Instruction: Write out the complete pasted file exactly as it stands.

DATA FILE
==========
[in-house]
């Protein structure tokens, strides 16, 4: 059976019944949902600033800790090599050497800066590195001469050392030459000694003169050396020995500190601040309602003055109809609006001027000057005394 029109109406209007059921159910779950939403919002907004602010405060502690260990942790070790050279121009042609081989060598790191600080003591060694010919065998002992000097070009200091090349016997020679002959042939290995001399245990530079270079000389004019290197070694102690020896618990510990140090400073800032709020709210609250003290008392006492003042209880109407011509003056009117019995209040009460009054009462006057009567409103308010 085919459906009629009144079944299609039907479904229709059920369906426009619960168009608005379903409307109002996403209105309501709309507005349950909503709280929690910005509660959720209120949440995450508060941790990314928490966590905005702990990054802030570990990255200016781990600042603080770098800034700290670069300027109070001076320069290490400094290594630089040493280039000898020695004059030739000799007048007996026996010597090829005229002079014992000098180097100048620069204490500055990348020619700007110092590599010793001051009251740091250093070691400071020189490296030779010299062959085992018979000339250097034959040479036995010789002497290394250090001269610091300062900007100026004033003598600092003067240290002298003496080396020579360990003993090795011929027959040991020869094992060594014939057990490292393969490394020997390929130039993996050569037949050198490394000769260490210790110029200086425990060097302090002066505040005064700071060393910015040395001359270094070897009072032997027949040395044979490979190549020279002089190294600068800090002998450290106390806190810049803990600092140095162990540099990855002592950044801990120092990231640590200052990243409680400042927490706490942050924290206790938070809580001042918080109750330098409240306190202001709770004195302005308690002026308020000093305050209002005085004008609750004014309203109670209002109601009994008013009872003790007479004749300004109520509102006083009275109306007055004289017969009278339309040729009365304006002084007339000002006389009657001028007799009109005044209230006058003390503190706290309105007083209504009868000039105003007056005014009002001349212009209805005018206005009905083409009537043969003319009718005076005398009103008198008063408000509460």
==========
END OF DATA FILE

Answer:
[in-house]
């Protein structure tokens, strides 16, 4: 059976019944949902600033800790090599050497800066590195001469050392030459000694003169050396020995500190601040309602003055109809609006001027000057005394 029109109406209007059921159910779950939403919002907004602010405060502690260990942790070790050279121009042609081989060598790191600080003591060694010919065998002992000097070009200091090349016997020679002959042939290995001399245990530079270079000389004019290197070694102690020896618990510990140090400073800032709020709210609250003290008392006492003042209880109407011509003056009117019995209040009460009054009462006057009567409103308010 085919459906009629009144079944299609039907479904229709059920369906426009619960168009608005379903409307109002996403209105309501709309507005349950909503709280929690910005509660959720209120949440995450508060941790990314928490966590905005702990990054802030570990990255200016781990600042603080770098800034700290670069300027109070001076320069290490400094290594630089040493280039000898020695004059030739000799007048007996026996010597090829005229002079014992000098180097100048620069204490500055990348020619700007110092590599010793001051009251740091250093070691400071020189490296030779010299062959085992018979000339250097034959040479036995010789002497290394250090001269610091300062900007100026004033003598600092003067240290002298003496080396020579360990003993090795011929027959040991020869094992060594014939057990490292393969490394020997390929130039993996050569037949050198490394000769260490210790110029200086425990060097302090002066505040005064700071060393910015040395001359270094070897009072032997027949040395044979490979190549020279002089190294600068800090002998450290106390806190810049803990600092140095162990540099990855002592950044801990120092990231640590200052990243409680400042927490706490942050924290206790938070809580001042918080109750330098409240306190202001709770004195302005308690002026308020000093305050209002005085004008609750004014309203109670209002109601009994008013009872003790007479004749300004109520509102006083009275109306007055004289017969009278339309040729009365304006002084007339000002006389009657001028007799009109005044209230006058003390503190706290309105007083209504009868000039105003007056005014009002001349212009209805005018206005009905083409009537043969003319009718005076005398009103008198008063408000509460």